EDACafe Weekly Review February 26th, 2015

 

Art Critic Robert Hughes produced a difficult documentary in 1980 that assaulted the mind and eye with images and ideas associated with modern art, the visual arts of the 20th century. Now 35 years later and well into the 21st century, Hughes’ concept of things that are both new and shocking is more compelling than ever. This little essay is peppered with a few things which I think encapsulate The Shock of the New circa 2015.

Let’s start with the upcoming Trip to Mars. Last month it was announced that 100 people had been chosen from a field of 200,000 candidates worldwide to start to prepare for a one-way trip to Mars, slated to launch in 2024. Come’on, really? A one-way trip to Mars? It may sound like a way-cool nod to someone’s pluck and courage to be chosen for the trip, not to mention the technological tour de force needed to get the vehicle and passengers there — but do we honestly want to admire anybody whose death wish includes a long freaky trip to a planet that cannot support any of the life forms we’re aware of, including us? Really?

 

In a recent phone call, Silicon Cloud co-founder and CEO, Mojy Chian asserted that the IoT has inspired a new set of initiatives from his lively startup enterprise.

“If you look at the Internet of Things in its entirety, it includes the transmission, aggregation, processing, cloud services and so on.” Chain said, “But it all starts with the nodes, the endpoints, which are the sensors.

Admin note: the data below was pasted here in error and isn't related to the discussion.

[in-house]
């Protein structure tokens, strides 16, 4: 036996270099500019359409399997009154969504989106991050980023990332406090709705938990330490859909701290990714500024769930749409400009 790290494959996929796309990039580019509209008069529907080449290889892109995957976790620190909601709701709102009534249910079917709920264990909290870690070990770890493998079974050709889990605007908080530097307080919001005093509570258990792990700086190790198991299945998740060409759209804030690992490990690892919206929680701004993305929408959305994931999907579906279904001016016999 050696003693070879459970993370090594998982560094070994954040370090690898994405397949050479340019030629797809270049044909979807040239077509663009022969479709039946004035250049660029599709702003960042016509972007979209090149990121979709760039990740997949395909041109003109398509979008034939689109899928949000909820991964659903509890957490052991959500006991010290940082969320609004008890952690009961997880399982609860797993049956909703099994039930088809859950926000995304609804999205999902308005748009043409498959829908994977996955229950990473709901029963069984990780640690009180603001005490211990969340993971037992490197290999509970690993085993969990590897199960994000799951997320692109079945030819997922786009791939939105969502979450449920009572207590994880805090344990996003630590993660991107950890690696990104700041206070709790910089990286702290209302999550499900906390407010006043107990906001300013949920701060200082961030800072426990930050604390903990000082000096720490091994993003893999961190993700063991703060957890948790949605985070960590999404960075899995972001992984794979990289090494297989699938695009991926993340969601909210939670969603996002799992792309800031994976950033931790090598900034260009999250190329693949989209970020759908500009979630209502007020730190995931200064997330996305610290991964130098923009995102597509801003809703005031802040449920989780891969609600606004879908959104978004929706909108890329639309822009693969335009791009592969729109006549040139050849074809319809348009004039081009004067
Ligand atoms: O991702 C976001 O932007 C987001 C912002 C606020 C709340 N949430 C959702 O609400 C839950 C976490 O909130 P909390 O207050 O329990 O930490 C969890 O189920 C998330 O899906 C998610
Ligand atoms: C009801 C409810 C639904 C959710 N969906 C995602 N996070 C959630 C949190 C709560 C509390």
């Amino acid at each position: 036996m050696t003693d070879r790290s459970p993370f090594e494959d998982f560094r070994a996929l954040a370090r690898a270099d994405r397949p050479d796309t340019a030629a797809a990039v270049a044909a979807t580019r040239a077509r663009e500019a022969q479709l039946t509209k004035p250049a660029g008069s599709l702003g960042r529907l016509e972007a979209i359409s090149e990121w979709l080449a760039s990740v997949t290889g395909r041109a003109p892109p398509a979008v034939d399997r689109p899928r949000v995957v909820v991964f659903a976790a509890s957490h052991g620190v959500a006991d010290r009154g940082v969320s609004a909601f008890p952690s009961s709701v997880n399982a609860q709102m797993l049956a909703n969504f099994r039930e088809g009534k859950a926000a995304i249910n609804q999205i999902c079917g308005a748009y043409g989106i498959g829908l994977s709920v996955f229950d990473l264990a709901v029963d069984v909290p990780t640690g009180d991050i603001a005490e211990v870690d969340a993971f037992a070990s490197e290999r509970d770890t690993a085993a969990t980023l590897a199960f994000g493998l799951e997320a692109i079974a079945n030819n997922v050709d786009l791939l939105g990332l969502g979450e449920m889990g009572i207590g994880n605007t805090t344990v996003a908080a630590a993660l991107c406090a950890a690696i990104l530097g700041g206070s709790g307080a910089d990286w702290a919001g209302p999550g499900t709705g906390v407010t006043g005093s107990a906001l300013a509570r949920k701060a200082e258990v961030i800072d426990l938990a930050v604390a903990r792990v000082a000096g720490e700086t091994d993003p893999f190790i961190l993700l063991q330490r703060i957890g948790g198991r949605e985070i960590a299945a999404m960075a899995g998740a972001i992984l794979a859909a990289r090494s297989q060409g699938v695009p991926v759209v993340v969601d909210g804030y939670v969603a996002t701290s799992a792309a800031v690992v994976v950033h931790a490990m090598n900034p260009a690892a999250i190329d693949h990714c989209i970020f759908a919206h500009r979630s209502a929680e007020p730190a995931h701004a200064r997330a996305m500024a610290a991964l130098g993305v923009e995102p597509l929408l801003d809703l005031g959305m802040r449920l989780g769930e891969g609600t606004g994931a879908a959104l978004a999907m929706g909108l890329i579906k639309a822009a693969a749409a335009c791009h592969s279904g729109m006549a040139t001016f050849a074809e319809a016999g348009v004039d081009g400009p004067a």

“Today we are positioning Silicon Cloud to provide a design-enablement infrastructure for the IoT, a large part of which is the chip design. But now we are extending our services to include design tools for sensors, concentrating on the node itself, and providing a complete infrastructure for node design enablement. We don’t design the semiconductor or the sensor, of course. We provide the design enablement for others to use to design these things.”

The Importance of DVCon and Why Breker Will Be There
February 24, 2015  by Tom Anderson, VP of Marketing

Most of the time when we blog about upcoming conferences, report live from an ongoing show, or summarize one that’s just finished, we see a significant spike in readership. Clearly our followers want to keep up with what’s happening in trade shows, conferences, and other industry events. It may also be the case that tighter travel budgets have reduced the ability to attend conferences in person, driving all the more interest in reading the news from the field. A few weeks ago, we discussed DesignCon and explained how it had evolved to include almost no verification content.

Next week is the annual Design and Verification Conference (DVCon) in San Jose, an event that we have covered in considerable detail in several popular posts in the past. As we have discussed, this conference has become the main way to keep up on what’s happening in the ever-changing world of functional verification. We encourage you to check out their Web site and the complete program. The topics include the UVM, SystemVerilog, SystemC, code generation, multi-language, mixed-signal, formal techniques, coverage metrics, and low-power verification.

CAD/SW Engineer


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